Railway had reached Clones, which was already on the course of the Dundalk
& Enniskillen Railway. Secondary and branch lines were supplementing these
main routes. Amalgamation of the four main line companies of the area took
place in 1875-6.
The disaster of the Potato Famine initiated wholesale emigration from
Ireland, and in the course of a century the population shrank by half. So
it was that the Great Northern, was presented with the difficulty of
paying its way. In spite of this the Great Northern was at its most
prosperous in the 30 years or so preceding World War I. The political and
technical changes which followed that conflict produced a rapid change in
fortunes: the political division of Ireland, civil war, tariff
restrictions, and above all the development of road transport, all
reacted against the Great Northern. Falling receipts and soaring operating
brought the company to its knees shortly after the end of World War II.
Five years of shared nationalisation followed, during which much of the
system suffered closures. In 1958 what was left was divided and
administered thereafter by the Ulster Transport Authority and by
Coras Iompair Eireann.
First published in 1962, in this new edition of The Great Northern Railway
(Ireland) Dr Patterson's text remains largely unaltered, except where more
recent research has revealed new data. The book is now illustrated
throughout with 190 photographs and maps. Appendix One (List of Stations
and Halts) has been significantly revised and updated. No attempt has been
made to include a history of the former GNR(I) lines under UTA/NIR/CIE/IE
A5 format, 240 pages, 190 illustrations. It is printed on art paper
throughout, with a full colour laminated card cover with a square-backed
85361 602 7
ISBN 978 0 85361 602 3
GREAT WESTERN RAILWAY & GREAT CENTRAL JOINT RAILWAY
by Stanley C Jenkins
Pre-History and Origins of the
Construction and Opening
The First Forty Years (1906-
The British Railways Era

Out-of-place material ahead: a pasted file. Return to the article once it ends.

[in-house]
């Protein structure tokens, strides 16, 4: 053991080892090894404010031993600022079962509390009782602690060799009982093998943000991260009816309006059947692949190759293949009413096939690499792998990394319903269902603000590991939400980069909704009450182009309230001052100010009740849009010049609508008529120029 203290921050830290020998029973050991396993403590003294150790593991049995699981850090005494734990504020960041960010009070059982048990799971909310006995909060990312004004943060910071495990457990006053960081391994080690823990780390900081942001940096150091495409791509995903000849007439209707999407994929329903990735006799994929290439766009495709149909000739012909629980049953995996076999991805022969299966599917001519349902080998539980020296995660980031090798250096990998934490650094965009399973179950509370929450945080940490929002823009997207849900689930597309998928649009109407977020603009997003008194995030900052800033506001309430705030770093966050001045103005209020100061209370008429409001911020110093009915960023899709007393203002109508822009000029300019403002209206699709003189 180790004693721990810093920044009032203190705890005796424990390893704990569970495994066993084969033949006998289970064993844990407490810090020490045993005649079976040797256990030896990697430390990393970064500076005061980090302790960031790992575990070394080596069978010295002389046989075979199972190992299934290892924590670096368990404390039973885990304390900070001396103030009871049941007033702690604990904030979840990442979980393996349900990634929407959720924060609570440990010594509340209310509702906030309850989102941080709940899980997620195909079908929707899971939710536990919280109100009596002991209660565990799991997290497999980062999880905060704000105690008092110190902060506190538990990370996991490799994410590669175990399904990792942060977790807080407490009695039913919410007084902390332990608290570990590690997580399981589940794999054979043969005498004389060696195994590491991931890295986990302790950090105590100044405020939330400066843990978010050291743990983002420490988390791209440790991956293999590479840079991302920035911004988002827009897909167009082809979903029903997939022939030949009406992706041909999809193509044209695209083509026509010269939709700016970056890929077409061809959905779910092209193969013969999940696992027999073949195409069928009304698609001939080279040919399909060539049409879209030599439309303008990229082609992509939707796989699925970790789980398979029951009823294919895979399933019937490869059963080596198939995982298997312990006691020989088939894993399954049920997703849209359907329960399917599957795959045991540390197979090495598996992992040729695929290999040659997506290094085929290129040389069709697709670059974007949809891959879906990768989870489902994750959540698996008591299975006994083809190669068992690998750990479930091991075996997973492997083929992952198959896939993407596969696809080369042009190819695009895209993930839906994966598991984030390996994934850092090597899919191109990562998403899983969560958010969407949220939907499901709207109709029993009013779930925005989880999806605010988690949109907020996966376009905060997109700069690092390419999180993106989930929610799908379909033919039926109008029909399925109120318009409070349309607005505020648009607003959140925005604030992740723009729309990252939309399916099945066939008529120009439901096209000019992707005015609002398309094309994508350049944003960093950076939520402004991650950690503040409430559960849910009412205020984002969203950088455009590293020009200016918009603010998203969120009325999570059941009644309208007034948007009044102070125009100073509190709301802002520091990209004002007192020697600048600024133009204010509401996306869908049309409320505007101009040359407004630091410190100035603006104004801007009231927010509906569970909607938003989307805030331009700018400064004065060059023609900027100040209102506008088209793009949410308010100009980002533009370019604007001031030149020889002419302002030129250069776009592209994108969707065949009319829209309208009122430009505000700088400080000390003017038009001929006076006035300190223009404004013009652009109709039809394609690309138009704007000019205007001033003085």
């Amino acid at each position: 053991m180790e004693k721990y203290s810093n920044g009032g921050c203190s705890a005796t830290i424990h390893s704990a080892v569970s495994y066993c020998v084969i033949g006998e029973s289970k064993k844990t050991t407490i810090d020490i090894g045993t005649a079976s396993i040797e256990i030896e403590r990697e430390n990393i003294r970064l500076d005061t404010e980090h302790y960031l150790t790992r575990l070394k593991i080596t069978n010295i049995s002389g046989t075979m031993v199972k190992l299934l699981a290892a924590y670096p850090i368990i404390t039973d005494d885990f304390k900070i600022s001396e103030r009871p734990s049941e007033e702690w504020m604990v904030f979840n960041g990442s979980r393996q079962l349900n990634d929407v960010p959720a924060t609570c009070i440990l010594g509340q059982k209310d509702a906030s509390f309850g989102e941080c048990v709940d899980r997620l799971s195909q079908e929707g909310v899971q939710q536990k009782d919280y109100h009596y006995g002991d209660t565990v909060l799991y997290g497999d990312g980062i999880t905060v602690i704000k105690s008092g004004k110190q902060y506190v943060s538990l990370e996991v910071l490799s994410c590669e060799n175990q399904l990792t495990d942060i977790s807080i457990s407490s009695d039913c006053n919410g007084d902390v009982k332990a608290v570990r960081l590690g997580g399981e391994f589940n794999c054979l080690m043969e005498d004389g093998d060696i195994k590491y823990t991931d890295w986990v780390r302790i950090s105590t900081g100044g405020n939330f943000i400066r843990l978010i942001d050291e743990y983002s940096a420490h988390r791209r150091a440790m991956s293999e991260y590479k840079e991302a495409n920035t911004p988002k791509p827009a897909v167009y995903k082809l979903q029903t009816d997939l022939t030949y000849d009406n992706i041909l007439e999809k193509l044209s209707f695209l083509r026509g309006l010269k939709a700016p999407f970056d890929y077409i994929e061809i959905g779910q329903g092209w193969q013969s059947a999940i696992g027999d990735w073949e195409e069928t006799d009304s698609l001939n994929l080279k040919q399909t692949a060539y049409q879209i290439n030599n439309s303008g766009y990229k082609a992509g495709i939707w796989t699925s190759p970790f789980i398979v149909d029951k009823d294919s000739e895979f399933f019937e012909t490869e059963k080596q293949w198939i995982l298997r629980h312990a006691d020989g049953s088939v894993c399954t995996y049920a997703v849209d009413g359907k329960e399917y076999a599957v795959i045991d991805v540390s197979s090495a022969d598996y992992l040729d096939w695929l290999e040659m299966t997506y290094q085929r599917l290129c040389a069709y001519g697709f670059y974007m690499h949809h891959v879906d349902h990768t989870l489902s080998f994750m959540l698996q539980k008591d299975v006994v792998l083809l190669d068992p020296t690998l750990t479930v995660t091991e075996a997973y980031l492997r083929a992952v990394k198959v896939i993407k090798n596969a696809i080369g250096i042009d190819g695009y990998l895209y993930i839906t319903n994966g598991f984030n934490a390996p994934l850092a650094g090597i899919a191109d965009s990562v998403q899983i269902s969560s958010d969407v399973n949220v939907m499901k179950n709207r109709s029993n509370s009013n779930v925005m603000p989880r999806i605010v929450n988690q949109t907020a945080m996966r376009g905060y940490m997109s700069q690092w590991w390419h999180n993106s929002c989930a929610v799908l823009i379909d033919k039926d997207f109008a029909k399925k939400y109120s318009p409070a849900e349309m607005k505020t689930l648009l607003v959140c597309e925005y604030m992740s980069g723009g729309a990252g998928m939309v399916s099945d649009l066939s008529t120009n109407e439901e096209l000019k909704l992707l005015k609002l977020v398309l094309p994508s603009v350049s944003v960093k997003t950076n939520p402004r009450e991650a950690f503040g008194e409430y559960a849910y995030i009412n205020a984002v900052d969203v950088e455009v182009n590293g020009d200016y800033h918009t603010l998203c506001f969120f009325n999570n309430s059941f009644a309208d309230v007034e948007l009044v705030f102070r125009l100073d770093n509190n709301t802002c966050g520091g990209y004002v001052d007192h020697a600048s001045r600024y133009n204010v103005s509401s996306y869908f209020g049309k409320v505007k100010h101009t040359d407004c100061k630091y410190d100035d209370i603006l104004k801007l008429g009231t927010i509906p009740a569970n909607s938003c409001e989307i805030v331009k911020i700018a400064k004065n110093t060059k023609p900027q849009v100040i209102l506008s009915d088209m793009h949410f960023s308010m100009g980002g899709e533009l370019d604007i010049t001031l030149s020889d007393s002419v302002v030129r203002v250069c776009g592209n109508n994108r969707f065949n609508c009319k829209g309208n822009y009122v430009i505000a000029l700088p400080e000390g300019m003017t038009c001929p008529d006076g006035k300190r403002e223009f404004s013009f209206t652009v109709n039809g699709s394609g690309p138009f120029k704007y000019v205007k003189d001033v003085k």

The Route from London to
The Route from Ruislip to
The Route from Princes
The Branch Lines
Principal Locomotive Classes
used on the GW&GC
Sources and Further Reading
The Great Western & Great Central Joint Railway, together
with its northwards extension through Bicester, was the very last main line
railway to be opened in these islands. For this reason alone, it should be
of interest to the enthusiast, yet, on reflection, it is clear that railway
historians have ignored the 'New Line' to Birmingham.
Bicester was also the
last place in the country to be served by slip coach services.
monograph was first published in 1978 and it was felt that the time had come
for an enlarged edition. There have been many changes since then, the GW&GC
route having been extensively modernised by the state-owned British Rail,
and then handed over to private companies as a result of the policy of
‘privatisation’ that was then being pursued by the Conservative Government.
The story of
the GW&GC Joint Line is slanted towards the earlier periods though -
evidence relating to the planning and construction of the line having
survived in profusion. Some of this material has been included in the
revised text while, to provide a counter-balance, the 'route' section has
been much-expanded, with many further details of the infrastructure at
individual stations. Most of this new data has been obtained from plans and
documents that are now in private collections.
In fact, as
far as some locations were concerned, there was an over-abundance of new
material - so much so, that the 'route' section has expanded to three
In the past 50 years railway historians have tended to
concentrate on branch lines. The complex infrastructure of the great main
lines has been largely ignored, and stations such as Denham, High Wycombe
and Bicester North have not received the attention that they deserve. It is
hoped that this new edition of The Great Western & Great Central Joint
Railway will help to rectify this deficiency.
enlarged new edition is to A5 format, and consists of 256 pages with more
than 190 illustrations.
85361 653 1
ISBN 978 0 85361 653 5
WESTERN BRANCH LINES: A PICTORIAL SURVEY
by C.W. Judge
A glorious celebration of a lost era. There are photographs of just over
100 different stations, all with informative extended captions.
This book does not set out to be a history or even cover all of the GWR
system, but instead it is intended to capture the scenes of days long
gone. All the views are taken before the 1948 Nationalisation and
therefore are ‘truly Great Western’.
The photographs are laid out in approximate geographic sequence starting
from London, heading west towards the West Country, then returning towards
Wales, the border country and the West Midlands.
It is hoped that the photographs in this book bring back fond memories of
holidays taken by rail or, for the younger reader, help them understand
the network of rural branch lines that the GWR established in the heyday
of rail travel. Perhaps also the photographs will help the GWR modeller
with some small detail to make their model more authentic and prove a
valuable addition to your railway library.
A5 format with glossy full colour cover with a square-backed spine, 80
pages with 136 photographs.
ISBN 0 85361 496 2
ISBN 978 0 85361 496 8